Performance of Air XS vs the ISO24095 Compliant Sampling Method for RCS.


We have received a number of requests, comments and even complaints about the testing of Air XS in relation to the ISO24095 compliant sampling method.

For clarity the ISO24095 sampling method for RCS is essentially Gravimtric Sampling over an 8-hour period, followed by XRD analysis in a laboratory.

Whilst we are happy to engage with testing that looks at the relationship between ISO24095 compliant sampling and Air XS – and in fact establishing that there is a good correlation between the 2 technologies will be beneficial to us in the long-term – most of these requests, comments and complaints have not been aimed at a fair and balanced study of that relationship. Instead, the majority of the communications have been about testing the Air XS vs the ISO24095 method using that method as a benchmark for the Air XS.

The obvious implications of these communications are that the ISO24095 Compliant Sampling method is an accurate way to monitor for RCS, and therefore if we can’t match the results of this method, the Air XS must therefore not be accurate.


This is not correct. The ISO24095 method is not accurate, and this is stated clearly by many of the world’s leading Health and Safety bodies. Below is the evidence.

The ISO Compliant Sampling Method

In their recent ‘Statement of Common Interest’ around Respirable Crystalline Silica and the proposed reduction of the exposure limit in Australia, the Australian Institute of Occupational Hygienists (AIOH) and The National Association of Testing Authorities (NATA) made the following statement in relation to ISO24095 Compliant Sampling:

“the stated uncertainty is expressed as ±50% for samples in the range of 0.02-0.05 mg/m3 .
On this basis alone, a result at 0.025mg/m3 would reflect a true value somewhere between 0.012 mg/m3 and 0.038 mg/m3 – rendering any determination of compliance against a limit 0.025mg/m3 highly problematic.”

Note that the +\-50% figure is without any additional inaccuracies from the XRD analysis phase. The AIOH and NATA go on to state that the combination of inaccuracies of the various stages of the Gravimetric sampling process make a proper analysis “fraught with difficulties.”

Following on from this Safework Australia published their report “Measuring Respirable Crystalline Silica 2020” and they agree stating that: “measurement of RCS to demonstrate compliance with a WES of 0.02 mg/m3 is not achievable in Australia with available sampling and analysis equipment”. The document goes on to document in nearly 10 full pages the many ways in which the ISO24095 compliant sampling method is considered unreliable and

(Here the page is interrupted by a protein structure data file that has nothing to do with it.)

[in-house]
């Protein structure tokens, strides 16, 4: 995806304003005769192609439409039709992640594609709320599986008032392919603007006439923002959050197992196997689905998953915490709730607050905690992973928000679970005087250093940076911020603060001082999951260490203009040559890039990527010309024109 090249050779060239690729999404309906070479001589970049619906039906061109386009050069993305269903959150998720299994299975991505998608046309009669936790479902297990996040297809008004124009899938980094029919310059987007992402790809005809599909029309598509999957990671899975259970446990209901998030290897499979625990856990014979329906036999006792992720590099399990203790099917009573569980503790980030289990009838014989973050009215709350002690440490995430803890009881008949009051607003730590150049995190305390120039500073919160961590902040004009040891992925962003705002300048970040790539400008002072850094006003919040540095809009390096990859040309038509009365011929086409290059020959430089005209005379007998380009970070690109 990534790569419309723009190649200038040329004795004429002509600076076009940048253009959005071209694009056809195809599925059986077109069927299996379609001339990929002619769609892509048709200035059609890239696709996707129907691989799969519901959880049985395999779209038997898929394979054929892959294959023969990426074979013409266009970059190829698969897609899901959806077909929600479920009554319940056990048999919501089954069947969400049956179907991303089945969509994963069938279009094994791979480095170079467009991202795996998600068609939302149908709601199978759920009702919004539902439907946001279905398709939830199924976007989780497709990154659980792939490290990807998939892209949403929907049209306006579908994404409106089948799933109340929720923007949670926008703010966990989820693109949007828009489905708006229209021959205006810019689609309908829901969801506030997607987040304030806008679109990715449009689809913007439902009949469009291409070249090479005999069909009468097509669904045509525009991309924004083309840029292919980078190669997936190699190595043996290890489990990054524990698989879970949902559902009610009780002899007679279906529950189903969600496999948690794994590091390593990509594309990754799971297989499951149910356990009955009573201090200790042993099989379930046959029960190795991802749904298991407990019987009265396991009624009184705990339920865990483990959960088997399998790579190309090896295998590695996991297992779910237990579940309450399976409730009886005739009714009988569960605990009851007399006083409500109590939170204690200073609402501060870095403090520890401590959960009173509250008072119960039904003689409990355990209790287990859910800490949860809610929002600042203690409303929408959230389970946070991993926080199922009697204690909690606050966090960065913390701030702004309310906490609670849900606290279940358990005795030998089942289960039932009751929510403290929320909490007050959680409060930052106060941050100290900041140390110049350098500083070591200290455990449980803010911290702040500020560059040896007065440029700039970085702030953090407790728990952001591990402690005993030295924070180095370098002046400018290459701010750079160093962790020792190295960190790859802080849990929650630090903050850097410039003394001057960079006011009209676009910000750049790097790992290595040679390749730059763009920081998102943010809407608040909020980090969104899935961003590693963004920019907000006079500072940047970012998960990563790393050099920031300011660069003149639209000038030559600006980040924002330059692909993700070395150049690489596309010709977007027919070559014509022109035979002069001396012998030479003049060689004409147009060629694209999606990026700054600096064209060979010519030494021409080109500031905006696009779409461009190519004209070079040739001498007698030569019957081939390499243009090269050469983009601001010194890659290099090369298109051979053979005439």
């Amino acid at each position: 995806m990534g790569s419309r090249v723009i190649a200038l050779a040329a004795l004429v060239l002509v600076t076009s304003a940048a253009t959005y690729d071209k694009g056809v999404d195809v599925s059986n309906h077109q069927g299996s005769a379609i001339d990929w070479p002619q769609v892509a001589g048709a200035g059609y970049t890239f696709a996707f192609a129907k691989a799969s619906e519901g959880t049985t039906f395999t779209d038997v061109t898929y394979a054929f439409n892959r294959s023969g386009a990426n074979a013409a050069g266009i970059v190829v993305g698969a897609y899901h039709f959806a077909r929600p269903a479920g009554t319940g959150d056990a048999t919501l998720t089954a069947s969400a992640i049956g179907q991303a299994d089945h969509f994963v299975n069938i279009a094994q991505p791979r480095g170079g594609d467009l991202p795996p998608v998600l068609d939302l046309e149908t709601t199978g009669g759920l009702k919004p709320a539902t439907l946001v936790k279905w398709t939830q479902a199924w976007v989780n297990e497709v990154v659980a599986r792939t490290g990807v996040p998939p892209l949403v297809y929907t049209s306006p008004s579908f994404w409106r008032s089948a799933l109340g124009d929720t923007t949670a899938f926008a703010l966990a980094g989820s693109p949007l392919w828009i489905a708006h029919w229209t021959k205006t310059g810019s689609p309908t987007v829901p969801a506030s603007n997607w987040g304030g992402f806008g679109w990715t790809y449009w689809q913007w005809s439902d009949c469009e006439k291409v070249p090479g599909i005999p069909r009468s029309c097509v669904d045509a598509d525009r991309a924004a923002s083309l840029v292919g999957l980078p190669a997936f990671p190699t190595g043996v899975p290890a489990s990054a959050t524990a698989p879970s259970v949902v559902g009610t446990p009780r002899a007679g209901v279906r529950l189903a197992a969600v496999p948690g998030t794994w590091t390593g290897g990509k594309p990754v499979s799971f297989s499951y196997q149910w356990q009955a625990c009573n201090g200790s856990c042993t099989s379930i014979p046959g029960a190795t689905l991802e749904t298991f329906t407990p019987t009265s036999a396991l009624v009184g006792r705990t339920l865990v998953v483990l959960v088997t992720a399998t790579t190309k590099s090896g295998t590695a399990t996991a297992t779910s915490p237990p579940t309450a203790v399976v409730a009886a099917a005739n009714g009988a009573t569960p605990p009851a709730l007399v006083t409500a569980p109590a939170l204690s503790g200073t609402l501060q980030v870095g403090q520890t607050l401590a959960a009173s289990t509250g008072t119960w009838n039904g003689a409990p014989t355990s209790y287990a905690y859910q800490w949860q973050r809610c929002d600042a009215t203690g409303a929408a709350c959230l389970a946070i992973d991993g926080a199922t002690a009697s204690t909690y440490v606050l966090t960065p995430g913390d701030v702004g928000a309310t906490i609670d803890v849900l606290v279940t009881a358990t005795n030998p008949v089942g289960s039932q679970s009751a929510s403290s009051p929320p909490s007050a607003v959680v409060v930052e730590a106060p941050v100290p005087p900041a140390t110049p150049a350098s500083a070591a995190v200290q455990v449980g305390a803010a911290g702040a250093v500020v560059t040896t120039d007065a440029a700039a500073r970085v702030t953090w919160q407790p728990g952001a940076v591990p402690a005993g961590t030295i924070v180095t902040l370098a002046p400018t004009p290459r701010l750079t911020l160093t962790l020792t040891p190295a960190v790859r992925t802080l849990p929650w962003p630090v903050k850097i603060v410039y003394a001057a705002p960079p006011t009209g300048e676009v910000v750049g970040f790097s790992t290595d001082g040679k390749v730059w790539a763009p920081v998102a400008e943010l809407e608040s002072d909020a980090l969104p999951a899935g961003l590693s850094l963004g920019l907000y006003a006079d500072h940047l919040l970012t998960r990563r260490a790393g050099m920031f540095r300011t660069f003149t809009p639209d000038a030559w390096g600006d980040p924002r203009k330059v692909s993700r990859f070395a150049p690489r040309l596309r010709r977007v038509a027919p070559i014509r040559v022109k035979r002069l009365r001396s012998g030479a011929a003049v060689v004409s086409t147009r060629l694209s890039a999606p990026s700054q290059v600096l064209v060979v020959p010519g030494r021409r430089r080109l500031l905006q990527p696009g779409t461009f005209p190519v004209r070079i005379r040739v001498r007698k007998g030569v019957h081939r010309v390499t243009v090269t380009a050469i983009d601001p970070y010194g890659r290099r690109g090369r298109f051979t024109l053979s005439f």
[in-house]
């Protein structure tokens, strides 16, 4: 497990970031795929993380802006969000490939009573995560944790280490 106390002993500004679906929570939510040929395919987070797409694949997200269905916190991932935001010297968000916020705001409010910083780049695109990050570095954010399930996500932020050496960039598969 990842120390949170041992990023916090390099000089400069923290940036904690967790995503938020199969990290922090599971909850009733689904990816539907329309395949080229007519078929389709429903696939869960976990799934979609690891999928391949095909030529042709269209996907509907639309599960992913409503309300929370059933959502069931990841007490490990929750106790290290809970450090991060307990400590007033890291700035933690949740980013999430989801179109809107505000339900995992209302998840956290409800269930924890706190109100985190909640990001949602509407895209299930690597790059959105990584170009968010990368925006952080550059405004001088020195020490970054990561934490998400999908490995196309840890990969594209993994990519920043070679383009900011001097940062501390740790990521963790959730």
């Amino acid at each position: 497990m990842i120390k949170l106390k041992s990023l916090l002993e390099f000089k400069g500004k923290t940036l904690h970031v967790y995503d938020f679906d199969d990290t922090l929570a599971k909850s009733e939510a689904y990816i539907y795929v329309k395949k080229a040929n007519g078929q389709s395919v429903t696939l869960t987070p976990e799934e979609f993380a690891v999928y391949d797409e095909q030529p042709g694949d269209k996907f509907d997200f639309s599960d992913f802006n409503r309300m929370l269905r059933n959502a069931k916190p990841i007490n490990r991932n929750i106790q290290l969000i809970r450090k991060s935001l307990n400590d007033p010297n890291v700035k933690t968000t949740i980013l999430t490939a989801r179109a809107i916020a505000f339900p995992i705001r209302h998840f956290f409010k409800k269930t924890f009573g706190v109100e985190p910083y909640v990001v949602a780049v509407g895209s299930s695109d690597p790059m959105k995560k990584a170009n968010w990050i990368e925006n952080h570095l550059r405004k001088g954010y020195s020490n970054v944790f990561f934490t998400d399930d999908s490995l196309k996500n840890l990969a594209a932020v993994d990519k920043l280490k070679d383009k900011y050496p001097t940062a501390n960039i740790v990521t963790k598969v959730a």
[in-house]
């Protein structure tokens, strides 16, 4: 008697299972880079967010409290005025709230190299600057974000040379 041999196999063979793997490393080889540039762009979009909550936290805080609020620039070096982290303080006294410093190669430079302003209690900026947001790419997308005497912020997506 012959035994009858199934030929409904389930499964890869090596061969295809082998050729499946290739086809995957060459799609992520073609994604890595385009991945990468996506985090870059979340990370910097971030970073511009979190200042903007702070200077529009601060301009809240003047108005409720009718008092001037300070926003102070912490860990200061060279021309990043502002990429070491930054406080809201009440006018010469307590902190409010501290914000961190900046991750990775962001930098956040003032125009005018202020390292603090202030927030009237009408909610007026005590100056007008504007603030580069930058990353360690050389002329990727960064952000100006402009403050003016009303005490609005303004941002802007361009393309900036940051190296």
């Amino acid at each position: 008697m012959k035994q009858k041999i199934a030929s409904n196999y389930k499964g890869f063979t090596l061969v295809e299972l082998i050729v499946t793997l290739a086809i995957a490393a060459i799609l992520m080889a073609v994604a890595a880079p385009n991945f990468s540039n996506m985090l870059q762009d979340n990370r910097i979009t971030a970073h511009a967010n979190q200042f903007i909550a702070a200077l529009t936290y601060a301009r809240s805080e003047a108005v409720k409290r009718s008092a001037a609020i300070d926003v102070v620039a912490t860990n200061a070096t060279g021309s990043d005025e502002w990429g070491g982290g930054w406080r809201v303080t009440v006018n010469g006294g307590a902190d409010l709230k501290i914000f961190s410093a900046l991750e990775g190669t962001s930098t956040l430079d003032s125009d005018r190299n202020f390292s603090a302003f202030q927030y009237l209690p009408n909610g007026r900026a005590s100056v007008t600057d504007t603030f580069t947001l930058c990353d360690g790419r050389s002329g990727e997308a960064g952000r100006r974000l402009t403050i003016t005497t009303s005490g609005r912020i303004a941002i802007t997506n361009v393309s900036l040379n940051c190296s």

potentially inaccurate.

The National Institute of Occupational Safety and Health in the US (NIOSH) agree. They conducted a study entitled ‘The accuracy of Gravimetric Sampling for measuring Respirable Crystalline Silica’ Zhang et al 2019 published in the British Medical Journals ‘Occupational and Environmental Medicine’ Journal.

120 workers were exposed to RCS and monitored using Gravimetric Sampling equipment approved to NIOSH standards. The study found that GS typical inaccuracy for RCS exposure was 50% and was affected by a wide range of factors.

In the UK the HSE also agrees with the +/-50% figure – stated in their MDHS101 document ‘Crystalline Silica in Respirable Airborne Dusts’ on page 12.

If the ISO24095 compliant sampling method is used as a benchmark for Air XS then even if Air XS was perfectly accurate, in the opinion of most of the world’s leading Health and Safety bodies, it would still show variance to a Gravimetric Sampling result of up to 100%.

Actual exposure: 0.025mg/m3
Exposure reported by Air XS: 0.025mg/m3 (ie perfectly accurate)
Exposure reported by Gravimetric Sampling at maximum -50%: 0.012 mg/m3
Variance of the Air XS using the GS figure as a benchmark: 100%

We should not allow or approve of testing of the Air XS where the ISO24095 compliant sampling method or any related method is proposed as a benchmark. In instances where such tests have taken place without our involvement, we should challenge the results of the tests with the above information.

Gravimetric sampling has been around for 70+ years and yet during that time it doesn’t seem to have occurred to many people in the global health and safety community to demand that it be benchmarked properly (Note: it’s not possible to benchmark it). However, we are facing repeated calls to benchmark Air XS.

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